check out our:
"What evil have I done the man?" asked Roger Chillingworth again. "I tell thee, Hester Prynne, the richest fee that ever physician earned from monarch could not have bought such care as I have wasted on this miserable priest! But for my aid, his life would have burned away in torments, within the first two years after the perpetration of his crime and thine. For, Hester, his spirit lacked the strength that could have borne up, as thine has, beneath a burden like thy scarlet letter. O, I could reveal a goodly secret! But enough! What art can do, I have exhausted on him. That he now breathes, and creeps about on earth, is owing all to me!" (14.16)
Okay, well, that's one way to look at it: Chillingworth's vengeful attention has actually kept Dimmesdale alive. But, considering that he's made the poor guy's life a living hell, that might not be something to brag about.
"I have left thee to the scarlet letter," replied Roger Chillingworth. "If that have not avenged me, I can do no more!" (14.25)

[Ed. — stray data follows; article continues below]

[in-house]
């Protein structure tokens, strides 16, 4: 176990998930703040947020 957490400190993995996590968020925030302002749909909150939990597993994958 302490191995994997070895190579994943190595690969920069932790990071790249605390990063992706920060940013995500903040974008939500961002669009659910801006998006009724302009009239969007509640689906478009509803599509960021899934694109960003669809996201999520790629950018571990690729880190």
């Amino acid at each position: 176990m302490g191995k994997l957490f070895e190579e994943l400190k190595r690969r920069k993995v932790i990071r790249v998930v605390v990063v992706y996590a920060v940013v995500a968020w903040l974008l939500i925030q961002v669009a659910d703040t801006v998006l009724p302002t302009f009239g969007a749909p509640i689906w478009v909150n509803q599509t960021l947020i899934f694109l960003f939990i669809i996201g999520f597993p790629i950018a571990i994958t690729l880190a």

Hmm. Chillingworth is obsessed with taking personal revenge on Dimmesdale, but he lets the community revenge itself on Hester. Does this mean that, deep down, he still loves her? Is wearing the scarlet letter worse than being secretly persecuted? Or is Chillingworth just not all that evil, after all? (Nah. We're pretty sure he's that evil.)
"If thou feelest it to be for thy soul's peace, and that thy earthly punishment will thereby be made more effectual to salvation, I charge thee to speak out the name of thy fellow-sinner and fellow-sufferer!" (3.26)
In today's legal system, there's a lot of talk about "victimless crimes," like certain drug offenses. By referring to Hester's "fellow-sinner," Dimmesdale seems to be suggesting that there's no such thing as a victimless sin: someone else is always dragged into it. Is that true? And is there really such a thing as a victimless crime?